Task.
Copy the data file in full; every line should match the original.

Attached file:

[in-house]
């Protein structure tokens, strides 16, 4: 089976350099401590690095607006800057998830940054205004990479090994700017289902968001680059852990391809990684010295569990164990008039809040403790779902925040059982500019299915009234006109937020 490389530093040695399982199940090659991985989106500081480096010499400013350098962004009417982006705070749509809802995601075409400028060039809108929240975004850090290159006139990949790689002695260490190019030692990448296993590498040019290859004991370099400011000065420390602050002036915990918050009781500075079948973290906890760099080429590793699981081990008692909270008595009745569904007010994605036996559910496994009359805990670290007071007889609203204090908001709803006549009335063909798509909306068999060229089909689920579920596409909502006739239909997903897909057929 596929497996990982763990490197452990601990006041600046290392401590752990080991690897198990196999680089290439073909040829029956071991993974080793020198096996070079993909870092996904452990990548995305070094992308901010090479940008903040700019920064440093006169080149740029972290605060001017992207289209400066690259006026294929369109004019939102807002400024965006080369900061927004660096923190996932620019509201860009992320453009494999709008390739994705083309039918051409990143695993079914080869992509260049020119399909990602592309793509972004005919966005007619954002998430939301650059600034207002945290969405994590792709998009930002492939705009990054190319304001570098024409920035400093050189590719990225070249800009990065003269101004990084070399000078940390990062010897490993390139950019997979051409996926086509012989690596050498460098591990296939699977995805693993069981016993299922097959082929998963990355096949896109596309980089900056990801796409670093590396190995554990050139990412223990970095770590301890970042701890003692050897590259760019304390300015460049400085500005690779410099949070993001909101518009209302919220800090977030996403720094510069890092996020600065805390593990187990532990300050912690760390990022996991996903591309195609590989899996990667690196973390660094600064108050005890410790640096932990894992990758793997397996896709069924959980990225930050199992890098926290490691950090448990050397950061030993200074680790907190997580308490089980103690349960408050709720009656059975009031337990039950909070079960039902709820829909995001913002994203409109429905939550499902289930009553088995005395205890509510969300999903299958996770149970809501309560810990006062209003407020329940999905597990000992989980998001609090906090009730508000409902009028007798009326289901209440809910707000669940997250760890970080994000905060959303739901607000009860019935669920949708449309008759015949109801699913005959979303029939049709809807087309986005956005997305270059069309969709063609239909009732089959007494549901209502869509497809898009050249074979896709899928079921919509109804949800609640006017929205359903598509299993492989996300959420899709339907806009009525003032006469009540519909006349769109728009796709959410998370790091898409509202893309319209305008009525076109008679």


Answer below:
[in-house]
């Protein structure tokens, strides 16, 4: 089976350099401590690095607006800057998830940054205004990479090994700017289902968001680059852990391809990684010295569990164990008039809040403790779902925040059982500019299915009234006109937020 490389530093040695399982199940090659991985989106500081480096010499400013350098962004009417982006705070749509809802995601075409400028060039809108929240975004850090290159006139990949790689002695260490190019030692990448296993590498040019290859004991370099400011000065420390602050002036915990918050009781500075079948973290906890760099080429590793699981081990008692909270008595009745569904007010994605036996559910496994009359805990670290007071007889609203204090908001709803006549009335063909798509909306068999060229089909689920579920596409909502006739239909997903897909057929 596929497996990982763990490197452990601990006041600046290392401590752990080991690897198990196999680089290439073909040829029956071991993974080793020198096996070079993909870092996904452990990548995305070094992308901010090479940008903040700019920064440093006169080149740029972290605060001017992207289209400066690259006026294929369109004019939102807002400024965006080369900061927004660096923190996932620019509201860009992320453009494999709008390739994705083309039918051409990143695993079914080869992509260049020119399909990602592309793509972004005919966005007619954002998430939301650059600034207002945290969405994590792709998009930002492939705009990054190319304001570098024409920035400093050189590719990225070249800009990065003269101004990084070399000078940390990062010897490993390139950019997979051409996926086509012989690596050498460098591990296939699977995805693993069981016993299922097959082929998963990355096949896109596309980089900056990801796409670093590396190995554990050139990412223990970095770590301890970042701890003692050897590259760019304390300015460049400085500005690779410099949070993001909101518009209302919220800090977030996403720094510069890092996020600065805390593990187990532990300050912690760390990022996991996903591309195609590989899996990667690196973390660094600064108050005890410790640096932990894992990758793997397996896709069924959980990225930050199992890098926290490691950090448990050397950061030993200074680790907190997580308490089980103690349960408050709720009656059975009031337990039950909070079960039902709820829909995001913002994203409109429905939550499902289930009553088995005395205890509510969300999903299958996770149970809501309560810990006062209003407020329940999905597990000992989980998001609090906090009730508000409902009028007798009326289901209440809910707000669940997250760890970080994000905060959303739901607000009860019935669920949708449309008759015949109801699913005959979303029939049709809807087309986005956005997305270059069309969709063609239909009732089959007494549901209502869509497809898009050249074979896709899928079921919509109804949800609640006017929205359903598509299993492989996300959420899709339907806009009525003032006469009540519909006349769109728009796709959410998370790091898409509202893309319209305008009525076109008679």